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There’s nothing like travel to make me hungry for more travel and better food. Usually, I have to leave my home state of Ohio to find good food, great sightseeing, and culture. I rarely think of my corner of the state to behold any form of food that isn’t fast or the chain-restaurant persuasion, so I was pleasantly surprised to hear about the Culinary Vegetable Institute at The Chef’s Garden in Huron, Ohio.
Honestly, I wasn’t aware that The Culinary Vegetable Institute existed, especially in our little corner of the world. The Institute provides the world’s most innovative chefs with a place to share their food knowledge, to experiment, and to discover new techniques – and maybe to rediscover tried and true methods – for growing and preparing the most flavorful varieties of vegetables in the world.
According to the Institute, The CVI Kitchen Garden™ team searches for the best techniques to produce the most flavorful vegetable varieties in an organic fashion. The CVI is a learning center for the most progressive chefs to pass their vegetable knowledge and techniques to the rising stars of tomorrow.
I’m thrilled to be joining the team at The Chef’s Garden in Huron, Ohio this weekend for a very special meal! The Institute will prepare a delicious meal from the 1887 Original White House Cookbook, while we learn about state dinners during the glorious Gilded Age.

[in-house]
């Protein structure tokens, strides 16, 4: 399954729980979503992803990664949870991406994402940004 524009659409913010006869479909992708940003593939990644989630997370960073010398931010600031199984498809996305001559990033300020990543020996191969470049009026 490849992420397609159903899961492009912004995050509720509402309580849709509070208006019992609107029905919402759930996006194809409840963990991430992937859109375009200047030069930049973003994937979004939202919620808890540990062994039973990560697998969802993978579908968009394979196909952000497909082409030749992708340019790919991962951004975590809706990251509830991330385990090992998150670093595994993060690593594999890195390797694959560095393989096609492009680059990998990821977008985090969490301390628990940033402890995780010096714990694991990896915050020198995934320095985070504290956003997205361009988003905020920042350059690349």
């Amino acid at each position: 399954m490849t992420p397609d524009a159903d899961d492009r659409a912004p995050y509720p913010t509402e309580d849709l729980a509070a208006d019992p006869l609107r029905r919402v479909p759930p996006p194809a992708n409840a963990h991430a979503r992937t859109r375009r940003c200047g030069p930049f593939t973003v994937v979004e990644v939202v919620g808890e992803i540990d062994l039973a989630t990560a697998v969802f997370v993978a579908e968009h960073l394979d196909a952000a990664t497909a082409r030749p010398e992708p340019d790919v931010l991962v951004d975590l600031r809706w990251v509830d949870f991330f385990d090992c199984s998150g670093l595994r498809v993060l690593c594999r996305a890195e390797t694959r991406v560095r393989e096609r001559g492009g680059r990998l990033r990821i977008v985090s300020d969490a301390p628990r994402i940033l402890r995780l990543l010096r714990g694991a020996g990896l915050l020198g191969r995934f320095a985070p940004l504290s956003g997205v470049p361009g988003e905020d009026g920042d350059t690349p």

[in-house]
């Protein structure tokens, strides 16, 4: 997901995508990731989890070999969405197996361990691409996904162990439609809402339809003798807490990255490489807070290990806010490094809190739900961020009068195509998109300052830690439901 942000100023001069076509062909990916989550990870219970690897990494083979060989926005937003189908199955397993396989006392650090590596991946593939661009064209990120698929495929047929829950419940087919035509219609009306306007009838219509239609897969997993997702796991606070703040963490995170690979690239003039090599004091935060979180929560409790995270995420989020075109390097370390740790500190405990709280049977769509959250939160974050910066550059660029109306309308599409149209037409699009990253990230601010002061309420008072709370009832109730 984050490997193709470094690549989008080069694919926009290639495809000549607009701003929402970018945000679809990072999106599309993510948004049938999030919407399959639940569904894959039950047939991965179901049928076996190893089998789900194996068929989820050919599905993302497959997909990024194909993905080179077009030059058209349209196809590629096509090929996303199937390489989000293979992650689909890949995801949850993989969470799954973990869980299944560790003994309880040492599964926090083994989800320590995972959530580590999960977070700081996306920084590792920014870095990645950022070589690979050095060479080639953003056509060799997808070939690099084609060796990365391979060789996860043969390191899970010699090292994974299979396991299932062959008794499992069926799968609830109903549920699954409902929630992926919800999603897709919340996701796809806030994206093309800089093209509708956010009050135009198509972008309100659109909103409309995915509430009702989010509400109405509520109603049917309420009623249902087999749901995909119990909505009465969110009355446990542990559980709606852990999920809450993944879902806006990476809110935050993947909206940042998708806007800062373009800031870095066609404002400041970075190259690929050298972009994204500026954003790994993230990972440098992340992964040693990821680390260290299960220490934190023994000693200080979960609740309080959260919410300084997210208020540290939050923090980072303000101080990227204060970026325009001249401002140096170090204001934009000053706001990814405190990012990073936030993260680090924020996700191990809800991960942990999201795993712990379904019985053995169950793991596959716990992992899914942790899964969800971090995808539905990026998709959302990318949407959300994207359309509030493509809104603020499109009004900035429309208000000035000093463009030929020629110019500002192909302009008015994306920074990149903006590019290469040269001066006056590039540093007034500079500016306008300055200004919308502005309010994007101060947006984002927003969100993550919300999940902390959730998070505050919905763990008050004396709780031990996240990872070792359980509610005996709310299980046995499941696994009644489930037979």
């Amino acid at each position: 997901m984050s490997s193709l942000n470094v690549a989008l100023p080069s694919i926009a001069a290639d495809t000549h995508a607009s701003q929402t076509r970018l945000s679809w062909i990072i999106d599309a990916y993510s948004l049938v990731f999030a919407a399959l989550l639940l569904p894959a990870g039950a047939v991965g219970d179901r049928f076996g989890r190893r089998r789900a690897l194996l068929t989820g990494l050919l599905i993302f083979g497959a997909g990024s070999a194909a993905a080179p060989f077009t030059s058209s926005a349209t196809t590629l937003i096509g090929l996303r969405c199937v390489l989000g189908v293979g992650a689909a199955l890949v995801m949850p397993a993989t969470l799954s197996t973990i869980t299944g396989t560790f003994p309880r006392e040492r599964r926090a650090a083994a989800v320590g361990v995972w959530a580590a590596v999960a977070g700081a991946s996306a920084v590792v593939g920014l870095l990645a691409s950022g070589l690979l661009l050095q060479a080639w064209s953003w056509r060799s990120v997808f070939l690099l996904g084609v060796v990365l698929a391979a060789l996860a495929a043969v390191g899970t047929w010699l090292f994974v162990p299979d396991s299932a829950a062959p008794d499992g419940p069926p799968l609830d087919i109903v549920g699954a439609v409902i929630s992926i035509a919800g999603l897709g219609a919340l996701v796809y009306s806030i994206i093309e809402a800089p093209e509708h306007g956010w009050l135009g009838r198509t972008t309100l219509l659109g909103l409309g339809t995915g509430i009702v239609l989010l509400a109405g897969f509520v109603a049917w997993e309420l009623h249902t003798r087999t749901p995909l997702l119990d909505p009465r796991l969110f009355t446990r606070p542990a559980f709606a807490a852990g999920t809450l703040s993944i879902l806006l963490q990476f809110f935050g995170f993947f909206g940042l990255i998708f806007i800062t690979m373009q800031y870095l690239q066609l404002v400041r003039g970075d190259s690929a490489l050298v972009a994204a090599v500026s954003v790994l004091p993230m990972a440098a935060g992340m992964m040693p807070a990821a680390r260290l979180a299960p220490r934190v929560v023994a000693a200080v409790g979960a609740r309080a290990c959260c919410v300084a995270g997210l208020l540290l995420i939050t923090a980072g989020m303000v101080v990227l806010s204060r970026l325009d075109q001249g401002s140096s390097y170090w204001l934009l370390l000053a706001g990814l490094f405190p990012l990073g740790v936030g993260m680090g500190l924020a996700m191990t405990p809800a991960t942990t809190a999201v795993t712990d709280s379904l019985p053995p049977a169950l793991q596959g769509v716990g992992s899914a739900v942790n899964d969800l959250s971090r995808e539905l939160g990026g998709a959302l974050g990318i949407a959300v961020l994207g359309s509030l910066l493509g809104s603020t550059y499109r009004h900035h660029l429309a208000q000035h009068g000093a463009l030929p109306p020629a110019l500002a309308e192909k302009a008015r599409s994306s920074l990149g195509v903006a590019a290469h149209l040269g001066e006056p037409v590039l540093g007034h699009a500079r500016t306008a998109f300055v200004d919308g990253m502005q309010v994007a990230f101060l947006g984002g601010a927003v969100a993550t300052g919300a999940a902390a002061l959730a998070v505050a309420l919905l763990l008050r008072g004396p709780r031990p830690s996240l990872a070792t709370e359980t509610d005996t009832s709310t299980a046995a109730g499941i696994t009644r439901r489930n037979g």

We’ll also hear from Christie Weininger, the director of Rutherford B. Hayes Presidential Library and Museums, as she shares several of those differences with us. “One of the most obvious ones,” she says, “is that people didn’t use standard measurements and, because people relied on cook stoves fueled by wood fires, people who cooked needed to develop significant skills in temperature regulation.”
Most of the recipes from that time were passed down through families; these days, we’re getting ideas from resources like Pinterest, cooking shows, or blogs – none of which existed then.
What you ate, Christie said, depended on the variety of fruits, nuts, vegetables, livestock and more available to your family, as well as how much money you had. “Many people needed to be extremely economical,” she says, “using all parts of an animal because they literally couldn’t afford to waste. This meant that exotic meats were often included in meals.”
If you’re in the area and would like to see the Culinary Vegetable Institute prepare a delicious meal, culled from recipes from the Original White Cookbook (1887), the dinner is this Saturday, February 18, 2017. Drinks will begin being served at 6:30pm. There is a cost of $75 for the event, per person. There is currently a wait list, but if you call 419-499-7500, you can add your name to the waitlist.